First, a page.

3. Breastshields with Removable Flanges

Removable flanges are the key here – you cannot use the hands-free bra with the one piece shields.

I do think it is still good to have spare shields, even if they are the one piece kind. I use the one piece shields at home where I can sit back & watch TV, or when I’m only pumping one side. It’s no fun to have to hold 2 of those 3x a day at work.

4. Cooler with Ice Pack & Bottles

Medela has these cooler bags with an ice pack that is grooved specifically to hold 4 of the 5oz pumping bottles. I highly suggest getting this, or at least something comparable. The bottles fit snugly & don’t move around much in the cooler.

cooler_bag1_1024x1024

5. Nursing Cover

This is not essential, but the first few days of pumping at work I felt much calmer using a nursing cover. Just in case for some reason anyone burst through the door of my pumping room (no one ever has, thankfully!). It has also come in handy on a few occasions where I have done video chat with my daughter’s caregivers while pumping.

6. Swaddle Blanket

In my opinion, muslin swaddle blankets are the best tool to drape over your lap so you don’t splash milk on your work pants once you’re done pumping. These blankets are way less bulky than a towel, and if you grab one that your baby uses often it might even help you produce more milk by reminding you of/ smelling like your baby.

7. Gallon Storage Bag & 8. Mini Fridge

These 2 go hand-in-hand for me for an important reason: I, personally, do not wash my breastshields at work.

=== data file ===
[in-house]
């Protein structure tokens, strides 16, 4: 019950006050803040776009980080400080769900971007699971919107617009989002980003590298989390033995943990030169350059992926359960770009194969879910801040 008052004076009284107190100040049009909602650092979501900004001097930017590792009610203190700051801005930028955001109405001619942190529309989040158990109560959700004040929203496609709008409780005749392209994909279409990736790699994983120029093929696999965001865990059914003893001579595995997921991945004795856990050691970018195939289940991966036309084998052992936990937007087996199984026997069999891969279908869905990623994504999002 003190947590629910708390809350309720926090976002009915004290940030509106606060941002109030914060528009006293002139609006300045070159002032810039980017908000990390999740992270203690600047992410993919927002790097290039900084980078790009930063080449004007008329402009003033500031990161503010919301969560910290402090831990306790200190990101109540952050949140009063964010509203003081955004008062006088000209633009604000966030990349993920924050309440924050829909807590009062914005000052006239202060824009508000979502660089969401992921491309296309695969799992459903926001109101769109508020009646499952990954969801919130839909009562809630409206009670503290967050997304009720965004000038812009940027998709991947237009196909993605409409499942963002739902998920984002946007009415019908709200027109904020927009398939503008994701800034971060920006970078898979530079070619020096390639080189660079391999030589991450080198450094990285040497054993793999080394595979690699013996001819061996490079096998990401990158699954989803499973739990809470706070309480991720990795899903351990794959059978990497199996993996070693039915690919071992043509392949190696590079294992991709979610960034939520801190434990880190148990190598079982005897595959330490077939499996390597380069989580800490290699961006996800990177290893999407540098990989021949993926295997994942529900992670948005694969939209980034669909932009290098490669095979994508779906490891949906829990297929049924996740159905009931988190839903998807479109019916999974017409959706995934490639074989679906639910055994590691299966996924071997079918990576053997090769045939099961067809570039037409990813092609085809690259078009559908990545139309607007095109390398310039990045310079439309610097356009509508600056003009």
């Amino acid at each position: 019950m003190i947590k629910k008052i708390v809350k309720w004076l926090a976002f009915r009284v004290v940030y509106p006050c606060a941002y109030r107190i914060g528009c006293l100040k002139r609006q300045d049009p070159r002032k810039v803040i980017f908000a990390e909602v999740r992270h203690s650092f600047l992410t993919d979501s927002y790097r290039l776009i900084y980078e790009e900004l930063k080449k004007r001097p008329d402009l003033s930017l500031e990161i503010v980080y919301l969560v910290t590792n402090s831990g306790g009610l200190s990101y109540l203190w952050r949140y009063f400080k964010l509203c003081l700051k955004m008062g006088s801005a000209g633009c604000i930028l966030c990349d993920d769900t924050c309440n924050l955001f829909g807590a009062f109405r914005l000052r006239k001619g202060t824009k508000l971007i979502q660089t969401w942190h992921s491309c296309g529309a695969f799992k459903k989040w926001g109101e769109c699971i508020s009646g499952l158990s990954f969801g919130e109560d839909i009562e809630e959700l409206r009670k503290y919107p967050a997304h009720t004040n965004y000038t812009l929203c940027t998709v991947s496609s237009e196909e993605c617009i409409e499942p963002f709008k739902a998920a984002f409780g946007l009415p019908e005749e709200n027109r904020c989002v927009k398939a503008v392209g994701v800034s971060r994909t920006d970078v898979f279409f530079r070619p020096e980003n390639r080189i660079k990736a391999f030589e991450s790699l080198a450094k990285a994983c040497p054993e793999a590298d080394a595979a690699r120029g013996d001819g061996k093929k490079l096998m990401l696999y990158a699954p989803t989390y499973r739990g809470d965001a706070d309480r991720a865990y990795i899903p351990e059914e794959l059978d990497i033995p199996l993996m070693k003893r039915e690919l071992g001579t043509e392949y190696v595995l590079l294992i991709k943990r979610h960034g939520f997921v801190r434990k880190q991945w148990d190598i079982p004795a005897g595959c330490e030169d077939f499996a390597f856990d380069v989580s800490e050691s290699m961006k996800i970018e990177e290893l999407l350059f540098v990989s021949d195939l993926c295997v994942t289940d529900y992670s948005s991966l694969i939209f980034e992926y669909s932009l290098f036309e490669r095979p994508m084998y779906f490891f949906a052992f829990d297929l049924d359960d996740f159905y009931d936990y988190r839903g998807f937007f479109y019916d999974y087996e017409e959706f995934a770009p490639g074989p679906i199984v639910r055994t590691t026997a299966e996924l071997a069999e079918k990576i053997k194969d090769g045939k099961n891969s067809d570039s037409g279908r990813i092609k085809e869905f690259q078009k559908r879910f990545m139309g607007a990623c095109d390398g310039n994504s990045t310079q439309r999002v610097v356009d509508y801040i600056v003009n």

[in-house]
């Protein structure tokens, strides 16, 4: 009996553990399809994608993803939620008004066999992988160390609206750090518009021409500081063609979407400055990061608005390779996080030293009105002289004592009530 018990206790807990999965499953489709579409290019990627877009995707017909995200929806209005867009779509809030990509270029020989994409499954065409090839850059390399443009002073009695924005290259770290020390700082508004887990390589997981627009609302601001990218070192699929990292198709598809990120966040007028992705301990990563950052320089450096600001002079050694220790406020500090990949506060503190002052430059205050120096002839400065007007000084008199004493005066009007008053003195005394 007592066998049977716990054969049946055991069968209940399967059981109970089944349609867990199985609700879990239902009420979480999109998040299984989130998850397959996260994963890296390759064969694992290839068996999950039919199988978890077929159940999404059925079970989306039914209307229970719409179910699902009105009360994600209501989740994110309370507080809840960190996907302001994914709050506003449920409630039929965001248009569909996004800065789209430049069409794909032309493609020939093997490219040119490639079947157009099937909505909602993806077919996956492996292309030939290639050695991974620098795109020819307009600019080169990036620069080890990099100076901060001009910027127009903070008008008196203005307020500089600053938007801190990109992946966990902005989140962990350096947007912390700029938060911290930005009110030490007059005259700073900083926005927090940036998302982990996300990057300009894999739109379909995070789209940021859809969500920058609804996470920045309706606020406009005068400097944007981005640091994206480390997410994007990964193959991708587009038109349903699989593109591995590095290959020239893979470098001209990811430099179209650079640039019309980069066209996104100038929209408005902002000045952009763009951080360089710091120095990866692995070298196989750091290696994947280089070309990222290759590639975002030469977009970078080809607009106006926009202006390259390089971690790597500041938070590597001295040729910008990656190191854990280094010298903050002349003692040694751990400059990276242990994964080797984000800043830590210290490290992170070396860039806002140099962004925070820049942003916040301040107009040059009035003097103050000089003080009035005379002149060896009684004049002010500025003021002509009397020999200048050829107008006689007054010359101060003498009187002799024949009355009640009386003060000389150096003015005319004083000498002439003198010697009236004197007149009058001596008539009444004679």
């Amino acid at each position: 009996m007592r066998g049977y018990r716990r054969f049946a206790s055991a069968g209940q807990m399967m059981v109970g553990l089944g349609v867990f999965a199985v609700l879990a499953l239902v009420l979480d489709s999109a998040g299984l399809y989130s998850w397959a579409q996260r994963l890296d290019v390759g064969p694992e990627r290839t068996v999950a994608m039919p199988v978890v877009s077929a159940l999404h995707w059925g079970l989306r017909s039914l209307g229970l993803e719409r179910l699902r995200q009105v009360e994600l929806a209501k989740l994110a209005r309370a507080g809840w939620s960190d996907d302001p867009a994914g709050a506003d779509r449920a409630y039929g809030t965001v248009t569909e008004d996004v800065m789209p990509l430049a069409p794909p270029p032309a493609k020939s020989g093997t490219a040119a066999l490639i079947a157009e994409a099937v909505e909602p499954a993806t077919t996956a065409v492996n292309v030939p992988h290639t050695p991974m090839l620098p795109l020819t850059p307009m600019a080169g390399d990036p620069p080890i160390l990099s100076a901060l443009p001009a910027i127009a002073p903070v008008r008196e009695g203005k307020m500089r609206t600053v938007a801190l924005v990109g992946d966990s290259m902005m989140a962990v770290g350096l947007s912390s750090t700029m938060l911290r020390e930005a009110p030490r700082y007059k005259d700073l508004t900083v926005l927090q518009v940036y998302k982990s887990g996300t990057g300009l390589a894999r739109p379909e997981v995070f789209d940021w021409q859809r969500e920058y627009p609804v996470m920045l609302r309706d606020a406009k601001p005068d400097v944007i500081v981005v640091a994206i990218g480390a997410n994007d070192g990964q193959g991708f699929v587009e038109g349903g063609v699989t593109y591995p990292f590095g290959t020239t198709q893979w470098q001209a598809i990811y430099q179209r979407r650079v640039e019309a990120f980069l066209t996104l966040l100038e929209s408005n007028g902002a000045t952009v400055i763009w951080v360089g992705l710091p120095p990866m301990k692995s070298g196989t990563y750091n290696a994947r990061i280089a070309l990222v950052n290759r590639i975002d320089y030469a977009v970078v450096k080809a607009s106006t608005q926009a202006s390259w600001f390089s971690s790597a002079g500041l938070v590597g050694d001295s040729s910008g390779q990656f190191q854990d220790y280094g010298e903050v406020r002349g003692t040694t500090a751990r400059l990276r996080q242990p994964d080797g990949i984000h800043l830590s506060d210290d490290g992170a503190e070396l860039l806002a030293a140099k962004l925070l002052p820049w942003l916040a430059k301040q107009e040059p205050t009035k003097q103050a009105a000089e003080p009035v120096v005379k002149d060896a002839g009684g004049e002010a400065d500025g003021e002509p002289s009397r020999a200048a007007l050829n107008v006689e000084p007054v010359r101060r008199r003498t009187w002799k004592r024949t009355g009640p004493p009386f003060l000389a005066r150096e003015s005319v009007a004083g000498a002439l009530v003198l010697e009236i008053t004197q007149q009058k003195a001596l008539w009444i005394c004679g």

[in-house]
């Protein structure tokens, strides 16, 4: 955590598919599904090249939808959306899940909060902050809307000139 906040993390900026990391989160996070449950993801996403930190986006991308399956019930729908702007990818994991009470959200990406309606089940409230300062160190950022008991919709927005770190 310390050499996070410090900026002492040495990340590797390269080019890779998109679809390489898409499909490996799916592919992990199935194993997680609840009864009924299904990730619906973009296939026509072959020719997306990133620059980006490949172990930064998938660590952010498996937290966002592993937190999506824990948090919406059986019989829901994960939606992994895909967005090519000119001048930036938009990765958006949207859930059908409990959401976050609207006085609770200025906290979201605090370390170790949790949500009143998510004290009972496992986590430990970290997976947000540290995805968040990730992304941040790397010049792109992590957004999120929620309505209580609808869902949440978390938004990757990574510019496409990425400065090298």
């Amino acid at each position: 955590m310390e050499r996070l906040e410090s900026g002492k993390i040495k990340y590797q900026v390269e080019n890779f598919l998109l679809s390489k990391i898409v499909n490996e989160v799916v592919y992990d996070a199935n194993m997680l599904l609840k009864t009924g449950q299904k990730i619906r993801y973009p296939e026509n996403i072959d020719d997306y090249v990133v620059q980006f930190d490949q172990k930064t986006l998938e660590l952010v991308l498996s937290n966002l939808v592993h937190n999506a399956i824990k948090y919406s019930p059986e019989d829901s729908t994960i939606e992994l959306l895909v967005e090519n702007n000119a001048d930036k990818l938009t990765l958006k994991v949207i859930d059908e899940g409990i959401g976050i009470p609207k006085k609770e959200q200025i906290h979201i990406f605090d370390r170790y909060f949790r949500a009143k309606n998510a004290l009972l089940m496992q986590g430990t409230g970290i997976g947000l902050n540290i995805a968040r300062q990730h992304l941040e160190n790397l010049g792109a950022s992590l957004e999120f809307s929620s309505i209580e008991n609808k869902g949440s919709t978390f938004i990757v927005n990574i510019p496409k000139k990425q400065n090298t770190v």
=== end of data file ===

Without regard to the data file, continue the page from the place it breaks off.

Let me explain. I wash & dry them at home & put them in a gallon storage bag. After I use them for my first pump at work, I put them back into the storage bag & stick it directly in the fridge. Then I just repeat the process the whole day (3 pumping sessions total for me). I do not rinse them – I don’t feel comfortable rinsing them in the communal kitchen & hell no am I going to rinse them in the bathroom. The shields go from a clean bag, to my body, back to the bag, & then to the fridge. Next time I pump, I grab my cooler & my storage bag, pump as normal, & put them away again in the fridge.

My job was kind enough to provide me with a fridge I could keep right at my cubicle. If in the future I have a job that does not do this, I will ask them if I can bring my own. It is really very helpful & most of my coworkers don’t even know I have it.

1499433540044

A mini  fridge is also great for storing breastmilk away from the communal fridge- no worrying about coworkers messing with your cooler in search of a snack! My job was kind enough to provide me with a fridge I could keep right at my cubicle. If in the future I have a job that does not do this, I will ask them if I can bring my own. It is really very helpful & most of my coworkers don’t even know I have it. Of course I also use it to store my personal lunch – if I don’t eat, the baby doesn’t eat!

9. Wipes/Paper Towels

This is for any accidental spills in the pumping area. I have splashed a few drops on the table a couple times & it helps to have something handy to clean up.

10. Headphones

With headphones, you can listen to music, make phone calls, or just keep yourself entertained watching YouTube videos! Pumping can get boring & distracting yourself is important. (Don’t watch the clock! Set a timer on your phone & then do something else!) I keep a pair of headphones in my pumping bag, even though I don’t use them very often.


So there you have my list of supplies for pumping at the office.

It’s hard work, but my little Cupcake is totally worth it ❤

1499436463672

Is your list different? Let me know!

Why Having A Freezer Stash Of Milk Before Returning To Work Is Important

My maternity leave was 12 weeks long – which isn’t very long at all! I started thinking about it being over even before it started. I knew that I wanted to breastfeed Cupcake for as long as possible & therefore would need to pump milk for her to eat while I was away from her.

BlurImage_5-5-2017-8-53-14

Having a freezer stash before returning to work is important for two reasons: baby needs to eat (duh!), & mama needs peace of mind.